Requires background check and Department of Justice authorization to purchase ammunition. Prohibits possession of large-capacity ammunition magazines. Establishes procedures for enforcing laws prohibiting firearm possession by specified persons. Requires Department of Justice’s participation in federal National Instant Criminal Background Check System. Fiscal Impact: Increased state and local court and law enforcement costs, potentially in the tens of millions of dollars annually, related to a new court process for removing firearms from prohibited persons after they are convicted.
Chart depicts total fundraising by all committees primarily formed for and against Prop 63.Totals are updated daily with contributions from Power Search and adjustments from the most recent Political Reform Division analysis.
Showing the 10 largest contributions to committees formed primarily for and against Prop 63 in the election cycle when it appeared on the ballot. Contributions in earlier election cycles and contributions between allied committees are excluded. For more information on funding for ballot measure campaigns, visit the Power Search campaign finance search engine.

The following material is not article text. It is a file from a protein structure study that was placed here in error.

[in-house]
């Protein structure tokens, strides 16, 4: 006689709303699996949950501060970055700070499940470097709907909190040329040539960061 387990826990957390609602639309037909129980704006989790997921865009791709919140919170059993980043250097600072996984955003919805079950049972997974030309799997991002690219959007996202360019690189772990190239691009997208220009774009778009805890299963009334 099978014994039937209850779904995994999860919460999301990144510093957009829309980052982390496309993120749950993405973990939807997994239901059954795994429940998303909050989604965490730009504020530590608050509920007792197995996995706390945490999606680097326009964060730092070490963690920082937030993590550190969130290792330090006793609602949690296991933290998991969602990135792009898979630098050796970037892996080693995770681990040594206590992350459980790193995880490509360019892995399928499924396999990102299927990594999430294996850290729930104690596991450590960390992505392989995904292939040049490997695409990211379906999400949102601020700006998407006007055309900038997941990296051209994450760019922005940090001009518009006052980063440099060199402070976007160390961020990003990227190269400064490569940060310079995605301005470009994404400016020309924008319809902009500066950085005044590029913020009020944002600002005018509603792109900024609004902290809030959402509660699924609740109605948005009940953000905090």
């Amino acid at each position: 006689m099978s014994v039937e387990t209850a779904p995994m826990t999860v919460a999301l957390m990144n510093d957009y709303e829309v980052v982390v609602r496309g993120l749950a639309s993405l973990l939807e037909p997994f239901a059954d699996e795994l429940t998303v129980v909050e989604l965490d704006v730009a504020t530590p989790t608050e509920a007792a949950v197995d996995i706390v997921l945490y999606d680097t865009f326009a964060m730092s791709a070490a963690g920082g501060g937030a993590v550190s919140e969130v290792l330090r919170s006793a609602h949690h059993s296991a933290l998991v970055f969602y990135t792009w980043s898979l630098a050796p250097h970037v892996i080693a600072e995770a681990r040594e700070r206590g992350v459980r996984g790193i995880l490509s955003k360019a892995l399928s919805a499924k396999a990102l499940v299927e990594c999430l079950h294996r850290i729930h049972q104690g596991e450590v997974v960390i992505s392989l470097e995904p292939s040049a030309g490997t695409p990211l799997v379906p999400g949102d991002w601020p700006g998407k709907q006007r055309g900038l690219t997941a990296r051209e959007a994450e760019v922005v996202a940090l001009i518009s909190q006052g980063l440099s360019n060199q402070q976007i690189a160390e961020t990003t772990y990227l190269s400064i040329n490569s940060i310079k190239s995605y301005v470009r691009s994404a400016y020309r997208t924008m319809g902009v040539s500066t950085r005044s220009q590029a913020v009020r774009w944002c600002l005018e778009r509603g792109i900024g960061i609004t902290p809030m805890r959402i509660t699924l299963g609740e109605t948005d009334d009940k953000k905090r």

A YES vote on this measure means: A new court process would be created for the removal of firearms from individuals upon conviction of certain crimes. New requirements related to the selling or purchasing of ammunition would be implemented.
A NO vote on this measure means: No new firearm- or ammunition-related requirements would be implemented.
For background on Proposition 63, an analysis by the legislative analyst, endorsements for and against the measure, and more...
Proposition 63 will improve public safety by keeping guns and ammunition out of the wrong hands. Law enforcement and public safety leaders support Prop. 63 because it will reduce gun violence by preventing violent felons, domestic abusers, and the dangerously mentally ill from obtaining and using deadly weapons and ammo.
Law enforcement, anti-terrorism experts, and civil liberties groups overwhelmingly oppose Prop. 63. It was written by a politician seeking to make a name for himself, not the public safety community. It imposes costly burdens on law enforcement and the taxpayer and only affects the law-abiding.